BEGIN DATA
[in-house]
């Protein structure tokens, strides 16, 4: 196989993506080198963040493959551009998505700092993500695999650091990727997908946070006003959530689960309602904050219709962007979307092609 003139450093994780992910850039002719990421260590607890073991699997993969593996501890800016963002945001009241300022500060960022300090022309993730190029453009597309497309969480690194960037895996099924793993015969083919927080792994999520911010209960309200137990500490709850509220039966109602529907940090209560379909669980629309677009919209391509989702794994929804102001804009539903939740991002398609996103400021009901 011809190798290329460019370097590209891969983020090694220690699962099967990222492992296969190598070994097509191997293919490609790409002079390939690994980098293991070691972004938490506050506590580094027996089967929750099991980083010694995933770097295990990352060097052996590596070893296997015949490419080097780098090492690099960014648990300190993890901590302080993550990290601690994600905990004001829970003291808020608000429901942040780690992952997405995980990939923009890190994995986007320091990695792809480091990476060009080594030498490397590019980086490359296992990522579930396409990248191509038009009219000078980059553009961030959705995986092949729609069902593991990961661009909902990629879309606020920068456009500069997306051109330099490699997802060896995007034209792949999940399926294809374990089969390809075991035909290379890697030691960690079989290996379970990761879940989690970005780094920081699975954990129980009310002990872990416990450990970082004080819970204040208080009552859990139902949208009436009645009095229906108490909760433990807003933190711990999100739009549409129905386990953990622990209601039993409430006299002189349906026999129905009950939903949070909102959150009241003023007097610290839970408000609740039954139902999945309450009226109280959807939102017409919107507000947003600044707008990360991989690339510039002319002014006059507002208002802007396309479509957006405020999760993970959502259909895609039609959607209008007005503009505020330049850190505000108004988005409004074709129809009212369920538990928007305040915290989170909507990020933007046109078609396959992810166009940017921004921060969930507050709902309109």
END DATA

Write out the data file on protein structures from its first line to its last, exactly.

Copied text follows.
[in-house]
């Protein structure tokens, strides 16, 4: 196989993506080198963040493959551009998505700092993500695999650091990727997908946070006003959530689960309602904050219709962007979307092609 003139450093994780992910850039002719990421260590607890073991699997993969593996501890800016963002945001009241300022500060960022300090022309993730190029453009597309497309969480690194960037895996099924793993015969083919927080792994999520911010209960309200137990500490709850509220039966109602529907940090209560379909669980629309677009919209391509989702794994929804102001804009539903939740991002398609996103400021009901 011809190798290329460019370097590209891969983020090694220690699962099967990222492992296969190598070994097509191997293919490609790409002079390939690994980098293991070691972004938490506050506590580094027996089967929750099991980083010694995933770097295990990352060097052996590596070893296997015949490419080097780098090492690099960014648990300190993890901590302080993550990290601690994600905990004001829970003291808020608000429901942040780690992952997405995980990939923009890190994995986007320091990695792809480091990476060009080594030498490397590019980086490359296992990522579930396409990248191509038009009219000078980059553009961030959705995986092949729609069902593991990961661009909902990629879309606020920068456009500069997306051109330099490699997802060896995007034209792949999940399926294809374990089969390809075991035909290379890697030691960690079989290996379970990761879940989690970005780094920081699975954990129980009310002990872990416990450990970082004080819970204040208080009552859990139902949208009436009645009095229906108490909760433990807003933190711990999100739009549409129905386990953990622990209601039993409430006299002189349906026999129905009950939903949070909102959150009241003023007097610290839970408000609740039954139902999945309450009226109280959807939102017409919107507000947003600044707008990360991989690339510039002319002014006059507002208002802007396309479509957006405020999760993970959502259909895609039609959607209008007005503009505020330049850190505000108004988005409004074709129809009212369920538990928007305040915290989170909507990020933007046109078609396959992810166009940017921004921060969930507050709902309109």